SPOILER ALERT! THIS REVIEW CONTAINS SPOILERS! SPOILER ALERT!
After the discovery of the tomb of Ra-Antef. Three men, against all warnings and threats, arrange to have the mummified remains exported to England to start a European tour with the mummy. The mummy then comes to life and begins killing various members of the expedition, but one of the members has a secret that involves the mummy's past.
The Curse of the Mummy's Tomb is a 1964 Hammer production. It stars Terence Morgan, Ronald Howard and Fred Clark. It was directed by Michael Carreras.
George Pastell who was in 1959's The Mummy as Mehemet Bey returns in this as Hashmi Bey. As far as I'm aware this isn't a sequel to the 1959 film, so why he's dressed exactly the same in both films and has the same surname bewilders me, though he does have a different first name which confuses matters more. Now we know he's not the same character, yet he has clearly been made to look exactly the same as in The Mummy. This film is even set 5 years after the previous film, so he could easily have been made to be the same character. I really doubt that Hashmi is Mehemet's twin brother, because if he is and they dress exactly the same like their mother would have dressed them when they were babies, then that's just silly. I mean if he were his twin, and they continued doing this for a series of Mummy films, then we would end up with a Mummy franchise just like the American Pie Presents franchise. We'd be introduced to Mehemet's twin, younger brother, cousin and so on. I know Hammer reused their regular actors, but to have the same guy playing two different roles where he dresses and looks exactly the same and even has the same surname is pretty daft. This film could have been made as a sequel to The Mummy just by using the same Mr Bey in both films, but no he's a different character...though he also isn't.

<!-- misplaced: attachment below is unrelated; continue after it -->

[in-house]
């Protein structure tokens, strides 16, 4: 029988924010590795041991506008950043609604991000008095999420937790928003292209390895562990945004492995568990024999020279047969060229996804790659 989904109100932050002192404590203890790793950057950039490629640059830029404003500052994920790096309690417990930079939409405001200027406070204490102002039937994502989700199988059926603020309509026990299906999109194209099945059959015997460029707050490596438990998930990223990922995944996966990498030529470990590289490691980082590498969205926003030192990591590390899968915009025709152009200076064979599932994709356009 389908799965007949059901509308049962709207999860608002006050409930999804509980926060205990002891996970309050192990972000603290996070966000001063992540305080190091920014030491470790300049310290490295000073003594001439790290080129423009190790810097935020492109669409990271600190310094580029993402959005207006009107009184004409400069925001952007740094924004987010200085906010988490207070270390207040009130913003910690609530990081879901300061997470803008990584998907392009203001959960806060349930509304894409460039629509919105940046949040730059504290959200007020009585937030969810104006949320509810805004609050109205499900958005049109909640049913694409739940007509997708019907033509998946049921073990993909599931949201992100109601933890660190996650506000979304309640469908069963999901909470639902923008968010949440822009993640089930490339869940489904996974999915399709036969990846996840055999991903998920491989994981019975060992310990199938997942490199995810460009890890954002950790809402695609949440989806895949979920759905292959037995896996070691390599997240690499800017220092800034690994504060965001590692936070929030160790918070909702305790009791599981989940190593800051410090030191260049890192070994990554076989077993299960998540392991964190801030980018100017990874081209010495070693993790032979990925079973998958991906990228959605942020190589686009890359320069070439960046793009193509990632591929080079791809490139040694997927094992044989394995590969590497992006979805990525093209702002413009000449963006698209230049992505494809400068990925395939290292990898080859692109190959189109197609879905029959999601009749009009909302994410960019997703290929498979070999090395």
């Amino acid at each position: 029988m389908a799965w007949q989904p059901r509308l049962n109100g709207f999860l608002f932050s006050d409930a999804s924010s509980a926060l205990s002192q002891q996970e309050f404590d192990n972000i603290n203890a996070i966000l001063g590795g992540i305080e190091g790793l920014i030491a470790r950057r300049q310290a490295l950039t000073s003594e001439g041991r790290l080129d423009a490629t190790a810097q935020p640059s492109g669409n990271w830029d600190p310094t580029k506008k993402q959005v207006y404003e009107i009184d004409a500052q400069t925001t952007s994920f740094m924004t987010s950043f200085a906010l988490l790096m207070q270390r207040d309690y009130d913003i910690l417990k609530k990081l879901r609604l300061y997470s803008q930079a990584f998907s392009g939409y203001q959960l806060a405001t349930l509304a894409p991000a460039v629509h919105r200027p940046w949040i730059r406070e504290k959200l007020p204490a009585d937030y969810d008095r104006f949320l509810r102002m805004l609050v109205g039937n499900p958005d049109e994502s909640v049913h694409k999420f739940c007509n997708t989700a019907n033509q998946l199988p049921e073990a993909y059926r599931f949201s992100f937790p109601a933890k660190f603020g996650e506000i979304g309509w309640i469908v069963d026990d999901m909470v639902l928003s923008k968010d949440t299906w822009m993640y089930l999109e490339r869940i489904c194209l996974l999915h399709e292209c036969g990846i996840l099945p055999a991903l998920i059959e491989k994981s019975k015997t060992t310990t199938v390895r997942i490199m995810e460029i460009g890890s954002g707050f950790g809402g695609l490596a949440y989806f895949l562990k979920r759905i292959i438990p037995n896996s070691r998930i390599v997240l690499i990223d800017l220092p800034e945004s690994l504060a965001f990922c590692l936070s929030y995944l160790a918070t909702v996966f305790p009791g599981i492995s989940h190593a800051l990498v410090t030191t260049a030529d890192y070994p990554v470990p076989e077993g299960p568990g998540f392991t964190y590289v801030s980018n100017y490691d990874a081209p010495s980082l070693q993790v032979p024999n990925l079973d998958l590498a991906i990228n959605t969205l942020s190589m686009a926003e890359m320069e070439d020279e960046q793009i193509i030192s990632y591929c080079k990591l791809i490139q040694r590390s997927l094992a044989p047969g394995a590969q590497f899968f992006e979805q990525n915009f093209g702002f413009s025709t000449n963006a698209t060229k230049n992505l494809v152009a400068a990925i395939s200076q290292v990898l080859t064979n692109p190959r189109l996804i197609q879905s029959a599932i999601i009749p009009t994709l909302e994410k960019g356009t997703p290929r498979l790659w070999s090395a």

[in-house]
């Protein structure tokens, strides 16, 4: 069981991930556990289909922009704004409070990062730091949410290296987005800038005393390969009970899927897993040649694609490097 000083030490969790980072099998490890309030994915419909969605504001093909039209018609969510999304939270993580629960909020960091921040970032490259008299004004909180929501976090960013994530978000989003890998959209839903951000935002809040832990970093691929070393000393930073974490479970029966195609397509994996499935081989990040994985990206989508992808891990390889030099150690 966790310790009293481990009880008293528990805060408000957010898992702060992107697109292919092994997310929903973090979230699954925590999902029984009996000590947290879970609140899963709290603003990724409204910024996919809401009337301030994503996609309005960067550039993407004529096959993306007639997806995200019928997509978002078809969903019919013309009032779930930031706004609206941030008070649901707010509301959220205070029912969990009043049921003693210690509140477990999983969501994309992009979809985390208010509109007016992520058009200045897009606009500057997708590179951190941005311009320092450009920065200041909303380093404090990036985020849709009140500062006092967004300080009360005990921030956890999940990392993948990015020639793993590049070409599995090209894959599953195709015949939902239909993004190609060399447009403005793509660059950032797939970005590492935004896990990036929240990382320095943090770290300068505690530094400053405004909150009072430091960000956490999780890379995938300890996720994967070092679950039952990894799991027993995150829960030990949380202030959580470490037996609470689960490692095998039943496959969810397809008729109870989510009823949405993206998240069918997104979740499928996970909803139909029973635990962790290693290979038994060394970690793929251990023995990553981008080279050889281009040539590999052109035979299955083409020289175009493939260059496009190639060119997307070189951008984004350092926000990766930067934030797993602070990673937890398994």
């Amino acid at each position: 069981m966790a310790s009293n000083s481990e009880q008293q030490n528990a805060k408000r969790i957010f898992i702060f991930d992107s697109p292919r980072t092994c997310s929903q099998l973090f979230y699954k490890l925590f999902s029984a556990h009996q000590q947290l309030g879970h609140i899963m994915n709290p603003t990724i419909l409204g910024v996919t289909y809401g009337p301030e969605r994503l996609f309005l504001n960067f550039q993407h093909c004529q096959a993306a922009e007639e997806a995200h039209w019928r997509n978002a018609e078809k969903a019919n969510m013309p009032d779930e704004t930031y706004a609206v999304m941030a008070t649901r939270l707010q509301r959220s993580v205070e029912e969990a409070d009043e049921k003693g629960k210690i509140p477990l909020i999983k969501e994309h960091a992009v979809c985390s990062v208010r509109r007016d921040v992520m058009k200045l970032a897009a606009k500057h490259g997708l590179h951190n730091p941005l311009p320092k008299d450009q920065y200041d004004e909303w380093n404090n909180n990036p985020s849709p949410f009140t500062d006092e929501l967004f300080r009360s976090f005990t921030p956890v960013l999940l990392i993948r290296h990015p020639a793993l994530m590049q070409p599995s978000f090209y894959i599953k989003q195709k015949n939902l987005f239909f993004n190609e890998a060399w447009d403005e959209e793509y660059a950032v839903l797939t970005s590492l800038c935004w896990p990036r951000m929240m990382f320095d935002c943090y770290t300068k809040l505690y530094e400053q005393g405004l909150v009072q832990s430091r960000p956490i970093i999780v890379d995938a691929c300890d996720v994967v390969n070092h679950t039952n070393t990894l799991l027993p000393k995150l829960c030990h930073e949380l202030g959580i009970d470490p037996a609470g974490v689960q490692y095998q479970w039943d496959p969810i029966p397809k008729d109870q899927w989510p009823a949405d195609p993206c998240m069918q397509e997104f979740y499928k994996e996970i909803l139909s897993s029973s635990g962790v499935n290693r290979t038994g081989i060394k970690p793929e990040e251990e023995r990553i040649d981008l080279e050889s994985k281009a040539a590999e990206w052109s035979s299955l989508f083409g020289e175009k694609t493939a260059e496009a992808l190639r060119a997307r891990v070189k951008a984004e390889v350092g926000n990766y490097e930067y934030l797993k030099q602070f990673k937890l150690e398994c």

Mehemet Bey, The Mummy, 1959
Hashmi Bey, The Curse of the Mummy's Tomb, 1964
I rather liked that the mummy wasn't just your everyday killer mummy, instead by the end of the film we see that he still retains his human side, when he saves a woman from being killed and then ultimately he kills himself to end his curse.
Overall, I think it was a bit slow in the first half, still good mind just a bit slow, whereas the second half was better. The film picked up once the mummy turned up, shame it took him a while to turn up in his own film. There was some good old fashioned Hammer violence intermittently from start to finish, there were a lot of hands getting chopped off which is always good in a Hammer Horror. I also liked that the mummy wasn't your typical mummy as I mentioned earlier. I enjoyed the mummy being different to what I expected. This film didn't feature any of the Hammer regulars, except George Pastell, but even he can't be classed as a hammer regular as he's only been in a few Hammer films, he's not exactly Peter Cushing or Christopher Lee. Due to it not featuring any well known Hammer regulars I figured this wouldn't be very good, as I've found the better ones tend to be saved for the Hammer regulars. But this film surprised me, I rather enjoyed it, it wasn't brilliant but it equally wasn't bad. It's a decent Hammer Horror, especially so for a Hammer featuring non-regulars.
The Curse of the Mummy's Tomb 3/5